Enron regularly used money from its reserves to manipulate profits, a former senior executive at the US energy firm has testified.
David Delainey told the trial of former Enron bosses Ken Lay and Jeffrey Skilling that hiding losses was “standard operating procedure”.
“At Enron, we tended to be pretty fast and loose with its rules,” he said.
Mr Delainey said he told Mr Skilling, Enron’s former chief executive, in 2001 that a proposal to subsume losses at its retail arm within its profitable wholesale business “lacked integrity”.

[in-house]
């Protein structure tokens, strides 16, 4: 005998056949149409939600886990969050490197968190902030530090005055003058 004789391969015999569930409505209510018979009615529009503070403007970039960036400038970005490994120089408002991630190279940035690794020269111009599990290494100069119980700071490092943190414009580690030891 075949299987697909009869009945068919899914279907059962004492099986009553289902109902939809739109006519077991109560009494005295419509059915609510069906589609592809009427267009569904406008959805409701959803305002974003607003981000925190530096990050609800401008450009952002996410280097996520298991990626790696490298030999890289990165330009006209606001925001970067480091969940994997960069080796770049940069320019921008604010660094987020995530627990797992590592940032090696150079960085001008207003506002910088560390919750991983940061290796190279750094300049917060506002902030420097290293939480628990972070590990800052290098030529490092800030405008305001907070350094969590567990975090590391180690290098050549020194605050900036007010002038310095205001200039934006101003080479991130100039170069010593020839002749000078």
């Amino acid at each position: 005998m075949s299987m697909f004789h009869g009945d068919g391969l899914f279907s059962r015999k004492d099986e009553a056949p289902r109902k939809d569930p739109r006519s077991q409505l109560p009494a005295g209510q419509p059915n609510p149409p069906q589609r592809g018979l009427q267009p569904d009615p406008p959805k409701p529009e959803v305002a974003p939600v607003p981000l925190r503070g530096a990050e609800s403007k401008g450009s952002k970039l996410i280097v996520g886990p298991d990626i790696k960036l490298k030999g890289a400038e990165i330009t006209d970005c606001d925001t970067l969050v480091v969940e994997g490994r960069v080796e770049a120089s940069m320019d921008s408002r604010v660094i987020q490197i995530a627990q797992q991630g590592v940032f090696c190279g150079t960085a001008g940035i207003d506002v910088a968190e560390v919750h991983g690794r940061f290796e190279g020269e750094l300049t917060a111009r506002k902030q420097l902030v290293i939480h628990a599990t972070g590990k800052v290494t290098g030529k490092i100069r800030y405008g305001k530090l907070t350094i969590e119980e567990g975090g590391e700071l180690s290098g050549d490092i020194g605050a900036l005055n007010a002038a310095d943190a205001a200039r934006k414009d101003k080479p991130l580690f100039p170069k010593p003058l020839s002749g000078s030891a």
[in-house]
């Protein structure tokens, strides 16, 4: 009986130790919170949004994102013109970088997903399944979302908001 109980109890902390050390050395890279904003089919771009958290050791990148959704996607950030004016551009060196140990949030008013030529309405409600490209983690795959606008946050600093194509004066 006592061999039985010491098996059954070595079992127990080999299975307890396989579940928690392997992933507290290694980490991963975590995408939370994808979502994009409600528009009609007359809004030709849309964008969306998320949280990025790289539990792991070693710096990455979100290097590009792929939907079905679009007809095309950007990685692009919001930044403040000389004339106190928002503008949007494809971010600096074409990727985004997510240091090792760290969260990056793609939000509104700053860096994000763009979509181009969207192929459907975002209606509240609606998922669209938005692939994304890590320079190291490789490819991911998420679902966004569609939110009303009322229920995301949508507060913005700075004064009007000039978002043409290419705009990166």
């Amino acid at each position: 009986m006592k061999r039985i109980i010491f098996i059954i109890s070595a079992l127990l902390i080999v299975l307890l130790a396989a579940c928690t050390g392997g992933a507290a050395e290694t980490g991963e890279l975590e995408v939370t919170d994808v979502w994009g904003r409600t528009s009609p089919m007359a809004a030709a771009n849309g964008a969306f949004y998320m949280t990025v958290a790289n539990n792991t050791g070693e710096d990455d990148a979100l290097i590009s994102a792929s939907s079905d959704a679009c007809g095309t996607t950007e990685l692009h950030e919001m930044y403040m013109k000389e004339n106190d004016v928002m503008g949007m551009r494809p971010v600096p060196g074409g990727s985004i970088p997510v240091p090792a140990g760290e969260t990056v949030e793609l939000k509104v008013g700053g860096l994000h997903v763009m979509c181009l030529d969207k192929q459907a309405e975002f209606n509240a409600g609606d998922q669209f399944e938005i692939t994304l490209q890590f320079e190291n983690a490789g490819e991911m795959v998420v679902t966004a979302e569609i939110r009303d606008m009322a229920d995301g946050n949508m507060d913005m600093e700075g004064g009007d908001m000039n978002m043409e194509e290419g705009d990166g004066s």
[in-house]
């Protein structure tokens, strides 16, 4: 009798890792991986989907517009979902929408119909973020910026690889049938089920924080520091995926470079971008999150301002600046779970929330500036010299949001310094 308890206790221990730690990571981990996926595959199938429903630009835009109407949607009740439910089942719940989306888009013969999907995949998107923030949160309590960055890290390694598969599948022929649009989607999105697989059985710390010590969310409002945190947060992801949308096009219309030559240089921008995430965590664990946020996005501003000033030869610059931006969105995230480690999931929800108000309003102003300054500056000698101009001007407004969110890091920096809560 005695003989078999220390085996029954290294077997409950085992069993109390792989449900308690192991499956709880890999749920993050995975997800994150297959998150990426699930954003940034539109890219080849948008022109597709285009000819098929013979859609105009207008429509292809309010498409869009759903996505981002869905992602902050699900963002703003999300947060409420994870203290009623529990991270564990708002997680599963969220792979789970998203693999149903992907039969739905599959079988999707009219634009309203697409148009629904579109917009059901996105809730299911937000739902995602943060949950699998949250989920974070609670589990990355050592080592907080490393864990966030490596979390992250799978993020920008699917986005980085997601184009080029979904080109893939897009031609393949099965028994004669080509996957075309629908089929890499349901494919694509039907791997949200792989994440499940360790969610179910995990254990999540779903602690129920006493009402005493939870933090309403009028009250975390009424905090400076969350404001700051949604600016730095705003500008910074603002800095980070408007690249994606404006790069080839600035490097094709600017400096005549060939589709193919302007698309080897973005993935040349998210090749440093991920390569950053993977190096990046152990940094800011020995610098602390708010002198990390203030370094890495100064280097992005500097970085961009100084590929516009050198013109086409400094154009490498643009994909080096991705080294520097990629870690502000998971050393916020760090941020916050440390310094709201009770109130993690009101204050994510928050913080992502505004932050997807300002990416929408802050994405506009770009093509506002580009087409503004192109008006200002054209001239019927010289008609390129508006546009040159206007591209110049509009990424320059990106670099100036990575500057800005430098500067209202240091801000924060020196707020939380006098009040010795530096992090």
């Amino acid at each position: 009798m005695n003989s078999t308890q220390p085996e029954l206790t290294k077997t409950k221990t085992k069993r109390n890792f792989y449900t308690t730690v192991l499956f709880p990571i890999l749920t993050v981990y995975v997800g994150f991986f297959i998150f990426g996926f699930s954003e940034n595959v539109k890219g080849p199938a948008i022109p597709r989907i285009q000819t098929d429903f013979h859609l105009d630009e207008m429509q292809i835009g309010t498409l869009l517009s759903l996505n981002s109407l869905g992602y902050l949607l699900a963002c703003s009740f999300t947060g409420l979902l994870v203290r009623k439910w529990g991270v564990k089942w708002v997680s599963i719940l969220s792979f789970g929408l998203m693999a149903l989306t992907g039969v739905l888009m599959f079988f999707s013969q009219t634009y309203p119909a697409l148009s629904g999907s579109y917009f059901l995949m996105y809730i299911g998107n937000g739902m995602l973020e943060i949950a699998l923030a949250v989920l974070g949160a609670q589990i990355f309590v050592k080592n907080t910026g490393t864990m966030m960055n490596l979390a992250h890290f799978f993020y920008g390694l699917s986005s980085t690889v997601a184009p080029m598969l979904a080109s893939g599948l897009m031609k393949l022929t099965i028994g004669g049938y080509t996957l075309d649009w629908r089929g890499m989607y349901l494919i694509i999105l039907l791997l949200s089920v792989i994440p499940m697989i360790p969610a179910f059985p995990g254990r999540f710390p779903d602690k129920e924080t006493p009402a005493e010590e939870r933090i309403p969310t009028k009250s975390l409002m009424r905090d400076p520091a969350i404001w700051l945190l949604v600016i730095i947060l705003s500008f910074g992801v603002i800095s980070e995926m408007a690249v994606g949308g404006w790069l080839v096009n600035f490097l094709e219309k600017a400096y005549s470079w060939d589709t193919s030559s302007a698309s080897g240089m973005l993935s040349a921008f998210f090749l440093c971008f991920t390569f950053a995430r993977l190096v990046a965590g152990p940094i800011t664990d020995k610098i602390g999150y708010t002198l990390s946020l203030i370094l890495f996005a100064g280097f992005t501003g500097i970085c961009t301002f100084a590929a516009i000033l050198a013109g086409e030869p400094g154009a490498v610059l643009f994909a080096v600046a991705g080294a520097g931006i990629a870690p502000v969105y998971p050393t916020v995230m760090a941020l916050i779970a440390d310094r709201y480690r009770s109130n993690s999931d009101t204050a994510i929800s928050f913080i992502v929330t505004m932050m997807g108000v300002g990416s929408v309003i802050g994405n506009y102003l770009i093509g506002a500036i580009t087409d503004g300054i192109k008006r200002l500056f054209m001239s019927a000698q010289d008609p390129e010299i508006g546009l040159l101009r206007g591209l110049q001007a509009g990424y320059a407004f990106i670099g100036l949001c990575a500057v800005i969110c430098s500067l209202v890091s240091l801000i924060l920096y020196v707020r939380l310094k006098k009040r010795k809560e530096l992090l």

“There was no business purpose to this other than to hide the loss and I knew that was not proper,” Mr Delainey, the former head of Enron’s wholesale trading business, told jurors.
“(Skilling) looked at me and said ‘what do you want to do?’,” Mr Delainey, added.
When asked by prosecutors what he believed Mr Causey meant, Mr Delainey said: “Get in line.”
However, despite feeling under constant pressure to put a gloss on Enron’s financial status, Mr Delainey said that he was never actually told by either Mr Skilling or Mr Lay to break the law.